The value of a reward is also affected by the employees' perceptions of its equity or fairness considering their overall efforts relative to the efforts and compensation of their peers.

Finally, the reward must be salient in the sense that the reward is uppermost in the minds of the employees. If the employees are vaguely aware of the existence of a reward and barely know the conditions for earning it, then the reward is unlikely to influence their work behavior. To make the reward salient to the employee, its existence and operative conditions must be properly and frequently communicated to them.

If the rewards are seen by the employees in terms of these attributes, then expectancy theory postulates that the rewards will, to the extent of such perceptions, have a significant influence on work motivation.

Two gentlemen by the names of Kanungo and Hartwick investigated several attributes of 48 work rewards, a mixture of both intrinsic and extrinsic items. The study found that rewards are perceived by employees in terms of three distinct dimensions with each characterized by a separate cluster of attributes. Those are:

* High performance contingent, valued, and salient (performance contingent reward dimension).

* Intrinsic viewed as self-administered, abstract and immediate rewards (intrinsic-extrinsic mediation dimension).

* Frequent and performance not contingent (reward generality dimension).

Since the emphasis is on performance, only the first dimension will be discussed.

Of the three dimensions, the performance contingency has emerged as the most important dimension of work rewards. It represents the expectancy theory which defines the motivational effectiveness of a reward. Although these rewards can be classified in terms of the other two dimensions, they seem to be unrelated and, therefore, have minimal practical utility.

The rewards for the performance contingency are split into two categories: contingent on high performance and not contingent on high performance. These rewards are listed in the figure on page 18.

The next and last step is to create an action plan to design and administer the reward system and to evaluate its effectiveness. This can be done through the use of a five-step process.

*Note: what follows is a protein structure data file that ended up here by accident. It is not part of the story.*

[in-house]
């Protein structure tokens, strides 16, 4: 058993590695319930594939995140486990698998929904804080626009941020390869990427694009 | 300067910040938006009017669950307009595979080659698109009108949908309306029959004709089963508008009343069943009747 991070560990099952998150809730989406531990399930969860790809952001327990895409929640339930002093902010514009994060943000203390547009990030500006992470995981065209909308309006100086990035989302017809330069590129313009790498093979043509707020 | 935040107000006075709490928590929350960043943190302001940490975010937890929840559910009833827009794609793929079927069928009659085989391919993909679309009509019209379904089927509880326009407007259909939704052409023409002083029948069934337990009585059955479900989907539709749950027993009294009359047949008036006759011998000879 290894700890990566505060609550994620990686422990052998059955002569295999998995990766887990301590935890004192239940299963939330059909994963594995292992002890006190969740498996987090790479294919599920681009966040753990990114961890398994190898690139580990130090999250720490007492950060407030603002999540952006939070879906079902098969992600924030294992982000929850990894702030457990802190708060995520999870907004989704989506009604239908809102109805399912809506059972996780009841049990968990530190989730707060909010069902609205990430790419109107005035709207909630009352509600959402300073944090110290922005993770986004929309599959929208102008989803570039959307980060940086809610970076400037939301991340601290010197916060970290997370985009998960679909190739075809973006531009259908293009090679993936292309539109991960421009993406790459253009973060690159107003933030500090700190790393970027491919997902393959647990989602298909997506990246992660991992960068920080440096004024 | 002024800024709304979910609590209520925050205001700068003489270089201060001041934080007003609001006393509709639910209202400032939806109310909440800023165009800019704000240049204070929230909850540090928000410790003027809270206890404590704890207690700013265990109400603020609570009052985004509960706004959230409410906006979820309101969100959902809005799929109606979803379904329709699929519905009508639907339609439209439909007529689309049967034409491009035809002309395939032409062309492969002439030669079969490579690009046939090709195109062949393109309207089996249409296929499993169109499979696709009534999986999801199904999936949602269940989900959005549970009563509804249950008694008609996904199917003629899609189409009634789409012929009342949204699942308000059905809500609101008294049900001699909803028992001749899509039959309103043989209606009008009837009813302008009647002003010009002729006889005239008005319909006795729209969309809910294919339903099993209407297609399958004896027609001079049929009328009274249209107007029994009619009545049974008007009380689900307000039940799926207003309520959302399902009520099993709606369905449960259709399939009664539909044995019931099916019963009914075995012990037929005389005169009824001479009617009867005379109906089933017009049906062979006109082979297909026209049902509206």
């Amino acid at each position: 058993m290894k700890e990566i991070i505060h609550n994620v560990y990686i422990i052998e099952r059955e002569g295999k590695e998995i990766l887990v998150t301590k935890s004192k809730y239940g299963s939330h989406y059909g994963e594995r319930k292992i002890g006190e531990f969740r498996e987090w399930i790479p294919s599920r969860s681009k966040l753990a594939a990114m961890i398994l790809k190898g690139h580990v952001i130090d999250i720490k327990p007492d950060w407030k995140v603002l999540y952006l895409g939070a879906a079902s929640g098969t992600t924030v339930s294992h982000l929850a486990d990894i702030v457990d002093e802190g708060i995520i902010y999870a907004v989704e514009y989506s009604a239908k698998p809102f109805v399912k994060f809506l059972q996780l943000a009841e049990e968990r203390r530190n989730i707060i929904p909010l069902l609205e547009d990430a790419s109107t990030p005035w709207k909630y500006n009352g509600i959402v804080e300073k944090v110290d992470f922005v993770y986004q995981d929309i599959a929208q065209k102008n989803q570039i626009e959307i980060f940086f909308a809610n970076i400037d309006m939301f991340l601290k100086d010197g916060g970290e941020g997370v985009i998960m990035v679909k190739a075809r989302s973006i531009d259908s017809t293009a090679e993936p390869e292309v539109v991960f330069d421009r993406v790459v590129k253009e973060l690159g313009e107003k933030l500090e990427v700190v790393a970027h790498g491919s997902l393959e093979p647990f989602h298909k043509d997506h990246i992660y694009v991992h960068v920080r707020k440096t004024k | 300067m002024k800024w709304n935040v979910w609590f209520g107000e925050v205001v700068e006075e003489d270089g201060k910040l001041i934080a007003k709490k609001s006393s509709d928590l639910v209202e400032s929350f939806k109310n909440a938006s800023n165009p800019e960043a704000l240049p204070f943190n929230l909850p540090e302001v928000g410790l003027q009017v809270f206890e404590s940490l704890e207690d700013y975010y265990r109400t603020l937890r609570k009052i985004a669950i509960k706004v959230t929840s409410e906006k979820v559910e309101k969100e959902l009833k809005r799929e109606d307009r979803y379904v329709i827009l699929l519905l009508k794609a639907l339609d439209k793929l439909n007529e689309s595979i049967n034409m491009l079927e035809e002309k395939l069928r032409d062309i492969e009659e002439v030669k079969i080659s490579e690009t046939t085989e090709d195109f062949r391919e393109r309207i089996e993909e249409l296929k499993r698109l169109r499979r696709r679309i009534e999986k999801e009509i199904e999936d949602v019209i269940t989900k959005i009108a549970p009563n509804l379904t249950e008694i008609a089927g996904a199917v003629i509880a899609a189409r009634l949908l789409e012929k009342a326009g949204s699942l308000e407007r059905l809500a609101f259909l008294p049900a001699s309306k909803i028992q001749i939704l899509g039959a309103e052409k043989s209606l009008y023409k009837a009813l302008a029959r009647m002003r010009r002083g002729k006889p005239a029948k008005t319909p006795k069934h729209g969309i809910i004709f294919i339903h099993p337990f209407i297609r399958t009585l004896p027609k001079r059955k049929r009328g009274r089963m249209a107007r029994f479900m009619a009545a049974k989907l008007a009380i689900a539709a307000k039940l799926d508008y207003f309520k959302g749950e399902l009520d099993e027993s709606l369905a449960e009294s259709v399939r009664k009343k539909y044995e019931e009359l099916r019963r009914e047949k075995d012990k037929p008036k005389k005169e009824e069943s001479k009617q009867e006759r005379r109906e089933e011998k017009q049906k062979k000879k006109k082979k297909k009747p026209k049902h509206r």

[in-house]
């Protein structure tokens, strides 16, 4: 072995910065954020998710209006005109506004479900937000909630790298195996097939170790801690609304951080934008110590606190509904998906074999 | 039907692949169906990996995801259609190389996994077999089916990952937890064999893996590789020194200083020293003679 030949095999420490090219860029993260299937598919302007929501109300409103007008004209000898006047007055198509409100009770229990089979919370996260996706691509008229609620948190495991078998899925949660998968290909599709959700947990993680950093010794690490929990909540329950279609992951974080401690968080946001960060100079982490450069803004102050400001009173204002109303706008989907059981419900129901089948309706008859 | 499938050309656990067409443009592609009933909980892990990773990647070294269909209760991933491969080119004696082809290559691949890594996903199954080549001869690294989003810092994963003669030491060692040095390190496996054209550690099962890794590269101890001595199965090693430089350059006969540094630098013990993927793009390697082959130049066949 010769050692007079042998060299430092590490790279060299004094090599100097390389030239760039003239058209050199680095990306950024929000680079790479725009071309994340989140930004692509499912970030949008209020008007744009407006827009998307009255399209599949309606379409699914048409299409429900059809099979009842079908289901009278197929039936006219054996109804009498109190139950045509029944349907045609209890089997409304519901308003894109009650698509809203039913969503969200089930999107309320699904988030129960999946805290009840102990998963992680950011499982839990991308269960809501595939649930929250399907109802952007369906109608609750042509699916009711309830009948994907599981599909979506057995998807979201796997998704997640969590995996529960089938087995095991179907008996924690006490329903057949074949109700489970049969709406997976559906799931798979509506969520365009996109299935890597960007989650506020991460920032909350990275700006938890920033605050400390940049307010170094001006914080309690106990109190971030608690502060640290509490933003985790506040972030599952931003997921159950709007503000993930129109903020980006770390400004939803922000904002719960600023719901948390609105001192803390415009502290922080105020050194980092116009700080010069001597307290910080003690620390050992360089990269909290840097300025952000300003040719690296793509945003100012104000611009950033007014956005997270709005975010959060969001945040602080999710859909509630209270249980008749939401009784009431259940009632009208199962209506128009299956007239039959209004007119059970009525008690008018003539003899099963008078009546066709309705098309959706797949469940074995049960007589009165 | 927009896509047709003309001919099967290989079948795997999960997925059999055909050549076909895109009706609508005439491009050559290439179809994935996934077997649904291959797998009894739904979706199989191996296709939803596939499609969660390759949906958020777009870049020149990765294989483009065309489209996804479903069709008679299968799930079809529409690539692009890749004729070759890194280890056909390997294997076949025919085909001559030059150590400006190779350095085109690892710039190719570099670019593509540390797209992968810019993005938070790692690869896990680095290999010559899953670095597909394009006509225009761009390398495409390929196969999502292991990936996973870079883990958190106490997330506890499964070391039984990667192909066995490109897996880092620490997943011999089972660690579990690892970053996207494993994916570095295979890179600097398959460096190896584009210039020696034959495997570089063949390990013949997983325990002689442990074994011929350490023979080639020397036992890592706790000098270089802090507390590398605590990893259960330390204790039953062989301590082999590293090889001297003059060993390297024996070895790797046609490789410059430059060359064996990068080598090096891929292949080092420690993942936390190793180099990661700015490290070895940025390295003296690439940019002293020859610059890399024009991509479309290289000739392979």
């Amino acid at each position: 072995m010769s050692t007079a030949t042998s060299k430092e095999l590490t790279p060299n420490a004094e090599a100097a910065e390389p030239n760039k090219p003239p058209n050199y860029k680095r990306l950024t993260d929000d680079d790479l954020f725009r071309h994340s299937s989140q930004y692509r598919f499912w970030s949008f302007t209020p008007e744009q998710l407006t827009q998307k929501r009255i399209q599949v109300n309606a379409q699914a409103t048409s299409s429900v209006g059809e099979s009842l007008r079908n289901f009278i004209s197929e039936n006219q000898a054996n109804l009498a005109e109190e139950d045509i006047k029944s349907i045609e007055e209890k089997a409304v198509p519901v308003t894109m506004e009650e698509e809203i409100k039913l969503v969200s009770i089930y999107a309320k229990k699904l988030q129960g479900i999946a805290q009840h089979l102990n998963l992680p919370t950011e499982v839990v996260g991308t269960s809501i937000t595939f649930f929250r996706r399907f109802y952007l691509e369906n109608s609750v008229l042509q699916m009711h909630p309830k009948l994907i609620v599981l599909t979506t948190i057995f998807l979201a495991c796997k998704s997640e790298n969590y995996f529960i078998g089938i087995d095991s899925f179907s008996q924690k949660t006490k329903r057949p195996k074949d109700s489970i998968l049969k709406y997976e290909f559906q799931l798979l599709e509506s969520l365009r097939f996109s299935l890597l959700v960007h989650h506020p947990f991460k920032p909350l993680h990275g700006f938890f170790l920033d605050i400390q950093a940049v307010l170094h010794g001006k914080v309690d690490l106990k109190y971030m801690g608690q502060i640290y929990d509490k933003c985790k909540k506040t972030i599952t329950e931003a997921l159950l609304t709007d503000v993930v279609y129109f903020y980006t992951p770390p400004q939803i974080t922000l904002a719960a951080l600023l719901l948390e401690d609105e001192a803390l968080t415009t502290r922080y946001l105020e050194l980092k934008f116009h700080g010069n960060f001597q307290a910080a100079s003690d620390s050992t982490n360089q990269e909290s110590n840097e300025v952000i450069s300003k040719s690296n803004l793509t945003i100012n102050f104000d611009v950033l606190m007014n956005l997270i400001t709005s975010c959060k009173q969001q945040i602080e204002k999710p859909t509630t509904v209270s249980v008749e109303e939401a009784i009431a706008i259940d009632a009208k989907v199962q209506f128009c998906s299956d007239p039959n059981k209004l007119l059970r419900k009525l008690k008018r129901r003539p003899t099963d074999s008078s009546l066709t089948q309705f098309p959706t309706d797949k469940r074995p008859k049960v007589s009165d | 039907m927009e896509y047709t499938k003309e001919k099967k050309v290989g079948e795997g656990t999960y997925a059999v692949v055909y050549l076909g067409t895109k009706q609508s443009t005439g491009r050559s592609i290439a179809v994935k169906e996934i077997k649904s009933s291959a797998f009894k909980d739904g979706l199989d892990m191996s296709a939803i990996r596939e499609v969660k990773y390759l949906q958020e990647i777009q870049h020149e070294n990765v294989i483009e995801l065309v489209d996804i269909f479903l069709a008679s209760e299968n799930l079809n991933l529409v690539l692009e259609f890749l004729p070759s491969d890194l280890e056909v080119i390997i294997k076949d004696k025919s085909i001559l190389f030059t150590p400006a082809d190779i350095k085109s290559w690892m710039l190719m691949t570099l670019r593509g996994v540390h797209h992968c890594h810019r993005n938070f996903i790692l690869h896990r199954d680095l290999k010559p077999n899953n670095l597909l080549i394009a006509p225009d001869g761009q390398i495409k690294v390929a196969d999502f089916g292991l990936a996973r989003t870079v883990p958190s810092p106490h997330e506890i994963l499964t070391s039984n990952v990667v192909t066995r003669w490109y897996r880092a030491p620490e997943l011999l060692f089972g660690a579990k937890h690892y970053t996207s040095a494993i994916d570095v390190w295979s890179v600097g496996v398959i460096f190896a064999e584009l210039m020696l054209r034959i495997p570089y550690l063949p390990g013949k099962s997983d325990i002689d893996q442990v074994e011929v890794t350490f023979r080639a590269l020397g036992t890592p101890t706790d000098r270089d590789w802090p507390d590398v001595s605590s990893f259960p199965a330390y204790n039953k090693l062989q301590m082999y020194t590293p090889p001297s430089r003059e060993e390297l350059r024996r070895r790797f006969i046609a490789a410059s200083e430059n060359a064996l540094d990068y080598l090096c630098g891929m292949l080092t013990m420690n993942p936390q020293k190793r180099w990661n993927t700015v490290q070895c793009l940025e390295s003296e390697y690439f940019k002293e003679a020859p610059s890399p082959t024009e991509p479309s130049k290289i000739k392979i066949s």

The first step is to develop a list of all the rewards the organization offers its employees. The list should include rewards which involve monetary and extra payments like compensation items and those which do not involve any payments or non-compensation items, such as responsibility, autonomy, and challenging assignments.

The next step would be to decide on the purpose of each reward that is listed. The purpose should be expressed in behavioral terms in order that realization of the purpose can be assessed.

The third step is to conduct a survey of the employees to find out how they perceive each reward. The perceptions of the employees provide vital feedback to management on the effectiveness of each reward. For example, suppose management had decided that the primary goal of the reward of promotion was to motivate employees to superior job performance and was made contingent on superior performance. Also, suppose that the survey results indicate that employees perceive promotion to be valuable. Then the findings would suggest that there was complete congruence between the objectives of the organization and the expectations of the employees. Consequently, management could conclude that its design and administration of the reward of promotion will be effective in eliciting the behavior established for it.

Step four is to examine the findings of the survey and investigate those rewards where the perceptions of the employee relative to behavior reward, contingency saliency, and valence are different from those established by the organization.

The final step is the most vital and is the review of the action program. This consists of reformulating the reward packaging objectives or redesigning the reward system or both. This is also a time for important decisions which consider how best the reward system can be creatively employed to put up with the new challenges which always confront a dynamic organization.

In conclusion, compensation's effective link with performance was first understood by briefly looking at the founders of such programs. Then the motivators and approaches were reviewed through the use of the intrinsic-extrinsic approach. This showed how to link both compensation and performance effectively. Lastly, an action plan was implemented using a five-step process which is both clear and effective.

Anthony Corbo and Brian H. Kleiner are with the department of management, school of business administration and economics, at California State University, Fullerton.
COPYRIGHT 1991 Institute of Industrial Engineers, Inc. (IIE)
No portion of this article can be reproduced without the express written permission from the copyright holder.
Copyright 1991 Gale, Cengage Learning. All rights reserved.

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Author:Corbo, Anthony; Kleiner, Brian H.
Publication:Industrial Management
Date:May 1, 1991